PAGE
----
We've all done it. We pass a smart car in our Explorers or Escalades and shake our head; we could squish one of those little cars like a bug. They can't be safe, can they? It's basically like driving a sardine can, we think to ourselves. No way would we get in one of those.
In fact, many people aren't buying into the super-teeny-tiny car concept. At 8 feet 10 inches long, the fortwo, smart's main model, is the littlest car sold in the United States. According to The Car Connection, a car review site, only about 10,000 smart cars are sold annually.
But we still encounter smarts on our local roads and freeways. While these cars can be perfect in a big city where parking space is limited, their safety among big rigs has to be questioned.
Smart, a subsidiary of Mercedes-Benz, has the benefit of superior engineering and testing under its parent company. Mercedes-Benz has consistently been at the forefront of safety research and that didn't seem to stop with its micro-car subsidiary. Smart's website touts the patented tridion safety cell concept in all of its models. This steel cage is supposed to protect you, as the passenger in the car, from anything outside. Think of the safety cell as the shell around a nut. This cage is built to distribute the force and energy of a crash across the whole car.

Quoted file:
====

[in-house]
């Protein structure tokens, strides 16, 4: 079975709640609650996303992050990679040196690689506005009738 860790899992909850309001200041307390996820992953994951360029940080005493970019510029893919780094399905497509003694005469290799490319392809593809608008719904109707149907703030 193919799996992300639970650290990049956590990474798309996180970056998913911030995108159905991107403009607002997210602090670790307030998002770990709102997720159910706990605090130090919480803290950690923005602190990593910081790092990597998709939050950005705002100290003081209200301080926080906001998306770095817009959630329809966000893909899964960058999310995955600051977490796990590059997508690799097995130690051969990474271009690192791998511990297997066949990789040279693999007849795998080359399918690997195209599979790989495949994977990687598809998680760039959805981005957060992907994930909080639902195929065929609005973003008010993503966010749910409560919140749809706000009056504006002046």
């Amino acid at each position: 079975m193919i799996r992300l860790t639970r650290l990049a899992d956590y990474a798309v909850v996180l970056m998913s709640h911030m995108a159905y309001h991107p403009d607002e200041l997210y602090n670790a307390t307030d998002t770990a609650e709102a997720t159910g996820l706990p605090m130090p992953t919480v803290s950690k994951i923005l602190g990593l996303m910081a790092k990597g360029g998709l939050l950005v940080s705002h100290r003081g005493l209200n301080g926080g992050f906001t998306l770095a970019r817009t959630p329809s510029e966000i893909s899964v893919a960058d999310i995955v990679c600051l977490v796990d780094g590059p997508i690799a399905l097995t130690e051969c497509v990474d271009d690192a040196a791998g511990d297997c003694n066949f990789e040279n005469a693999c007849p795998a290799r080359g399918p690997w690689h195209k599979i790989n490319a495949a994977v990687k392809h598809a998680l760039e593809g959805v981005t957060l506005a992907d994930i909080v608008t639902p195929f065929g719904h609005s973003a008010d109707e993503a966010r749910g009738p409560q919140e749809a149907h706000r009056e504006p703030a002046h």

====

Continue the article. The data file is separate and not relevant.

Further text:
The safety video of the car touts that smarts are "small on size, big on safety" and that the tridion safety cell can withhold 3.5 tons, proving their claim by showing an SUV on top of the smart's shell.
Although the concept of air bags can be traced back to the early 1950s, Mercedes-Benz reintroduced them in their 1981 models, making them standard in almost all vehicles. It would make sense, then, that smart cars would have an intense focus on the use of air bags. In the fortwo, there are eight full-size air bags just within the front (only) two seats that protect passengers from every angle within the vehicle.
Now that we know the two important pieces of the car's safety package (tridion safety cell and numerous air bags), what do the professionals rate these teeny-tiny models? The Insurance Institute for Highway Safety, gave the smart cars a "good" rating in three out of four categories: frontal moderate offset, side impact and roof strength test results. A "good" rating is the highest rating the IIHS gives. The super-compact car got dinged in the head restraints and seats category, only scoring an "acceptable," which is what the car has been rated in that category since the IIHS started testing it back in 2008.
It should be noted, though, that the smart models were not tested in the new, tough front crash test. But any grade schooler with just a bit of physics knowledge might be able to make a hypothesis about what happens when a large semi and a super-small car crash head-on. The car is ideal for around-town jetting and making your friends jealous with its parking abilities, but daredevils might be the only ones who take it out into the land of Explorers and Escalades.